Hand washing is one of the best ways to protect yourself and your family from getting sick. Washing hands help reduces the spread of germs to other people. Washing hands daily with soap and water is the best way to reduce the number of germs on them.

How Do Clean Hands Help Health?

Good hand washing is the first line of defense against the spread of many illnesses — from the common cold to more serious infections, such as meningitis, bronchitic, the flu, and many types of diarrhea.

How Germs Spread

Washing hands can keep you healthy and prevent the spread of respiratory and diarrhea infections from one person to the next. This helps prevent infections because:

  • People frequently touch their eyes, nose, and mouth without even realizing it. Germs can get into the body through the eyes, nose and mouth and make us sick.
  • Germs from unwashed hands can get into foods and drinks while people prepare or consume them. Germs can multiply in some types of foods or drinks, under certain conditions, and make people sick.
  • Germs from unwashed hands can be transferred to other objects, like handrails, table-tops, or toys, and then transferred to another person’s hands.

Key Times to Wash Hands

You can help yourself and your loved ones stay healthy by washing your hands often, especially during these key times when you are likely to get and spread germs:

  • Before, during, and after preparing food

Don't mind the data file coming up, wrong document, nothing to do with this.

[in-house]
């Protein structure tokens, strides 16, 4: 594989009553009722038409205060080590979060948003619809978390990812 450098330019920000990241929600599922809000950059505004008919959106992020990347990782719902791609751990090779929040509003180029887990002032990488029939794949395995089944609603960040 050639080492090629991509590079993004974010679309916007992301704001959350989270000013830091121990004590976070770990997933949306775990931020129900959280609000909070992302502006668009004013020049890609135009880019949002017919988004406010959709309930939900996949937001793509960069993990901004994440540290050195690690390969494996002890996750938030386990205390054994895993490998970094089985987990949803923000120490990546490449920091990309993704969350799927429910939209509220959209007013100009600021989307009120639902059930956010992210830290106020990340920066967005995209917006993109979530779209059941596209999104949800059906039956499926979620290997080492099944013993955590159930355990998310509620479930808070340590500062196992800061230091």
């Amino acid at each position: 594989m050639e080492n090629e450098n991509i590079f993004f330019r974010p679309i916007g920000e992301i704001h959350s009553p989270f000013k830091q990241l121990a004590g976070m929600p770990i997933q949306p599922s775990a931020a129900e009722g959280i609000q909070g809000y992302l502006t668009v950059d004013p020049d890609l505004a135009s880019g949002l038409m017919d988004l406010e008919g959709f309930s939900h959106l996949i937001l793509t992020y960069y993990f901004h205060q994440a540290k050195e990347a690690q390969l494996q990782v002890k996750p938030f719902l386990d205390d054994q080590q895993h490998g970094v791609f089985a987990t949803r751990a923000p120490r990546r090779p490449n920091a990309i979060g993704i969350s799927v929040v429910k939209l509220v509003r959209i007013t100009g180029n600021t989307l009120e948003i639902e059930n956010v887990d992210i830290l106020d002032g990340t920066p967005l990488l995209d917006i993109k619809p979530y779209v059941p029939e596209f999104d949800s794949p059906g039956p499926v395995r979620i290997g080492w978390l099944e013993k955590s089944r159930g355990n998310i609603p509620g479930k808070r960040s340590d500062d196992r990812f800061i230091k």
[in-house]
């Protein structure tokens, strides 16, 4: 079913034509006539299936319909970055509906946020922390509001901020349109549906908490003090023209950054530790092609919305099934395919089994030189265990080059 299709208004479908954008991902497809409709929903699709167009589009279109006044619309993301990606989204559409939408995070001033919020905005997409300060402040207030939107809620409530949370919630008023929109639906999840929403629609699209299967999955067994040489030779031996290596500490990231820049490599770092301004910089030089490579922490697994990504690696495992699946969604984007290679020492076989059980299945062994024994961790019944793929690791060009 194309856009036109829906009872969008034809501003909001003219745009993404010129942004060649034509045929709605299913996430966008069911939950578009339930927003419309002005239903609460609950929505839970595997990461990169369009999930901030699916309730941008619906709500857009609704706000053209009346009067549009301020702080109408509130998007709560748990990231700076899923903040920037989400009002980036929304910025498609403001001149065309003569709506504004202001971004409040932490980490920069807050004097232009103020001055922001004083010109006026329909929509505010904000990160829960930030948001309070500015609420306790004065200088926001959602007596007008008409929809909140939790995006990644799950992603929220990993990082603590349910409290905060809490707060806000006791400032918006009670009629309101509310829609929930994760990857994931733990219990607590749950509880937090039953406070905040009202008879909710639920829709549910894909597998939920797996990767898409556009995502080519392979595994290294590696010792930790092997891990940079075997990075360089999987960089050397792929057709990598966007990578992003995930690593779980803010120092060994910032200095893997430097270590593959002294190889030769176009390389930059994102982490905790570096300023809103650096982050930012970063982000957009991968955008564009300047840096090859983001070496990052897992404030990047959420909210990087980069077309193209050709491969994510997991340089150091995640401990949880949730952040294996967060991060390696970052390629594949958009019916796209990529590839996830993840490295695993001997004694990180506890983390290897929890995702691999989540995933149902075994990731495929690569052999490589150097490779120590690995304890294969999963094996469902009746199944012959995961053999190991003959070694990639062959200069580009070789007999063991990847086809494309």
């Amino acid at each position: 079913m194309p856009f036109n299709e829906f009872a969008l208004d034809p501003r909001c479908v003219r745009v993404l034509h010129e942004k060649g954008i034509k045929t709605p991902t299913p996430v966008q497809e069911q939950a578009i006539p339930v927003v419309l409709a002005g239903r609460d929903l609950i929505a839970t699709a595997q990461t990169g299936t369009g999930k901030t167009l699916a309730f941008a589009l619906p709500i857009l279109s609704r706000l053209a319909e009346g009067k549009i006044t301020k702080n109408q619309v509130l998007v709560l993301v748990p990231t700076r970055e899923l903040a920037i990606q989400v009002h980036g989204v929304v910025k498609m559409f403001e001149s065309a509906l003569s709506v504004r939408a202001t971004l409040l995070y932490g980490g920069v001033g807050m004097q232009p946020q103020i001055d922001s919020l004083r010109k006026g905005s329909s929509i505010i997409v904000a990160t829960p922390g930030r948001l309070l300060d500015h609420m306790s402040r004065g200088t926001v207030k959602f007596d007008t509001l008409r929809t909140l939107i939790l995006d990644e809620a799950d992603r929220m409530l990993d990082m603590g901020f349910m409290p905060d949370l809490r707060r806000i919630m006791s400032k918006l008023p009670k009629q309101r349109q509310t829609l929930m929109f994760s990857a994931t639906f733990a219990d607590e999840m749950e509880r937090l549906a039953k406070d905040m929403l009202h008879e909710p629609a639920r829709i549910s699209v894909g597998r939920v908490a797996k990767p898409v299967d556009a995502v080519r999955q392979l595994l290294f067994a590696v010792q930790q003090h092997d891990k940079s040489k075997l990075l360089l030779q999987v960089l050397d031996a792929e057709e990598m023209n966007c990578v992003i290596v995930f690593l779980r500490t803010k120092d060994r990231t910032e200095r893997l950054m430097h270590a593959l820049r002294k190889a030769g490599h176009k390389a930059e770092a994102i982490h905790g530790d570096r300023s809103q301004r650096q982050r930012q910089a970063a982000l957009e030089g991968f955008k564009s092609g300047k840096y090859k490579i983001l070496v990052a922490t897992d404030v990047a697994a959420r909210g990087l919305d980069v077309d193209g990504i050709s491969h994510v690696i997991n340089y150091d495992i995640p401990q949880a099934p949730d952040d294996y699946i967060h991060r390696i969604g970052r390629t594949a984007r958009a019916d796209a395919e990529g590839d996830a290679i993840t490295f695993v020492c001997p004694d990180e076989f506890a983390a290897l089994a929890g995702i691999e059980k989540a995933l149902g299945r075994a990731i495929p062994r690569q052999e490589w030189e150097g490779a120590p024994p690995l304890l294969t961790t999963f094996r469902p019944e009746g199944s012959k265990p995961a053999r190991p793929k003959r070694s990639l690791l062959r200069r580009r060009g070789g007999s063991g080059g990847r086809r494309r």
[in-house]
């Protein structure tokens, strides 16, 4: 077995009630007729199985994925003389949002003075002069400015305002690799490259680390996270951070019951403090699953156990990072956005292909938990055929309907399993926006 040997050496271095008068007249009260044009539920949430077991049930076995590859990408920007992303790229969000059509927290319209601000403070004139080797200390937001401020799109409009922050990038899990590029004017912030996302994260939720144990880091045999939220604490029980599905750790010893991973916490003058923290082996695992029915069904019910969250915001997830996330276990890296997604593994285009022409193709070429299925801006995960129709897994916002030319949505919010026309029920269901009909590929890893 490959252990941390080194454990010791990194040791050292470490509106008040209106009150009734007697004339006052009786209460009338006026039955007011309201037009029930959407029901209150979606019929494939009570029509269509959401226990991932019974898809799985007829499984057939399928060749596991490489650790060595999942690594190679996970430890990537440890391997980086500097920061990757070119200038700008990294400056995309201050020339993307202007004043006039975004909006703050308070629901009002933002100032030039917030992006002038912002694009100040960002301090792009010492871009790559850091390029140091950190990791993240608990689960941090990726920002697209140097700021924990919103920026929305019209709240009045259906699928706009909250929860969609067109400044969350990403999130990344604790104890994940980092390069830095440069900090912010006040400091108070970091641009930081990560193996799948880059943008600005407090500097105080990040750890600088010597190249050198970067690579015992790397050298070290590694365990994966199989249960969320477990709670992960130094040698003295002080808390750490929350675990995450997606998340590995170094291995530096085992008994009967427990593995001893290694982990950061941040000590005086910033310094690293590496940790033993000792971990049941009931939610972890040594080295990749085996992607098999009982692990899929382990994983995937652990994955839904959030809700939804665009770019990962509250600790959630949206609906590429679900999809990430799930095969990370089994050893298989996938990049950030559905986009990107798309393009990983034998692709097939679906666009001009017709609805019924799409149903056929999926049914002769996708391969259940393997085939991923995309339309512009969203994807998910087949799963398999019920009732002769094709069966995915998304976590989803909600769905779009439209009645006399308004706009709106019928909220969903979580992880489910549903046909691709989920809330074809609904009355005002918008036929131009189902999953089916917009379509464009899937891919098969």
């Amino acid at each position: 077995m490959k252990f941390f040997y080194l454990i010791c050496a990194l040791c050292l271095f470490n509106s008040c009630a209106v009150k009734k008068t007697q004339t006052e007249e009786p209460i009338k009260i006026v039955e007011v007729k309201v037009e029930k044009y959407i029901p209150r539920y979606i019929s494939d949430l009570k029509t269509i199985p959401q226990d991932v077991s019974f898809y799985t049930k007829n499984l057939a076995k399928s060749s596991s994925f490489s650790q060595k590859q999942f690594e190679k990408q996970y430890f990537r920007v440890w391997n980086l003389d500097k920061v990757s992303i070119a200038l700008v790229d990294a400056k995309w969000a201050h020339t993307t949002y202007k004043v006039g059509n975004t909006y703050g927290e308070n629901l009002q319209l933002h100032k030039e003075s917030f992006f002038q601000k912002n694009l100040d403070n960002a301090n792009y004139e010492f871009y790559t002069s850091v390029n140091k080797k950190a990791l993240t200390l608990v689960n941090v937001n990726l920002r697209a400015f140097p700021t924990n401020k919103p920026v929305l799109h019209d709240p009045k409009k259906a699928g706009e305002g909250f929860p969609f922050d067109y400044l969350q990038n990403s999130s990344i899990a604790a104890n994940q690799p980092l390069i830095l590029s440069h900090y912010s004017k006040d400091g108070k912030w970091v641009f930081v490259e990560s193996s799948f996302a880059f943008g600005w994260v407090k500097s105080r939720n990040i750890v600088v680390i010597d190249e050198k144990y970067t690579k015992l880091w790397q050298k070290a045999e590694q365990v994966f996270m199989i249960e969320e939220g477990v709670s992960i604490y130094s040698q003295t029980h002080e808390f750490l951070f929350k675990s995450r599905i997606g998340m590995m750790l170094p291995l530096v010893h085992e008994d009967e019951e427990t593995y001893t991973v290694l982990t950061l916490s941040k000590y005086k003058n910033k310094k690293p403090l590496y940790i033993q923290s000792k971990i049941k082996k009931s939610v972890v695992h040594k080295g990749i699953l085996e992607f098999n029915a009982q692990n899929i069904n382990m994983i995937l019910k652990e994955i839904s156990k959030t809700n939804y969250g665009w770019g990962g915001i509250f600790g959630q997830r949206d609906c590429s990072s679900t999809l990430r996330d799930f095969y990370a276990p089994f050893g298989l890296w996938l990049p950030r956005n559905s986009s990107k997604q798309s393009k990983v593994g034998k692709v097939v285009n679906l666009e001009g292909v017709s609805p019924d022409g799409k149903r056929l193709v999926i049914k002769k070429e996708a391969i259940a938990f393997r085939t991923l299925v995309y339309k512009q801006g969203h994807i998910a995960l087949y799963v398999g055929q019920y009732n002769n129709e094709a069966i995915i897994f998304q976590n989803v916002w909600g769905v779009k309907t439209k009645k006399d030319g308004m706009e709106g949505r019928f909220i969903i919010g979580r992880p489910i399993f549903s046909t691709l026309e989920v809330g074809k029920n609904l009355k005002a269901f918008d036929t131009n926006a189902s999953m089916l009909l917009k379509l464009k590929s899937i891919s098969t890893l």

• Before eating food
  • Before and after caring for someone at home who is sick with vomiting or diarrhea.
  • Before and after treating a cut or wound
  • After using the toilet
  • After changing diapers or cleaning up a child who has used the toilet.
  • After blowing your nose, coughing, or sneezing
  • After touching an animal.
  • After touching trash
  • Before or immediately after getting home from any outdoor activity

Steps to washing your hands

Good hand washing requires focusing on the palms, back of the hands and the fingertips. Here, we have highlighted the proper steps to washing your hands to keep them free from harmful bacteria.

  • Get your hands wet by holding them under the tap for a few seconds
  • Rub the soap all over your palms and the back of your hands.
  • When there is enough lather, keep rubbing your palms together.
  • Rub the palm of one hand over the back of the other hand running the fingers through each other at the same time; repeat this for the other hand.
  • With the fingers of one hand, run the back of the finger on the other hand and vice versa.
  • Rub the thumbs on the palms of each hand one after the other in circular motions.
  • Take the fingers of one hand in the palms of the other and rub in circular motion, do this for both hands.
  • Rinse both hands with water.
  • Dry your hands preferably with a paper towel.
  • Use this towel to turn the tap off.

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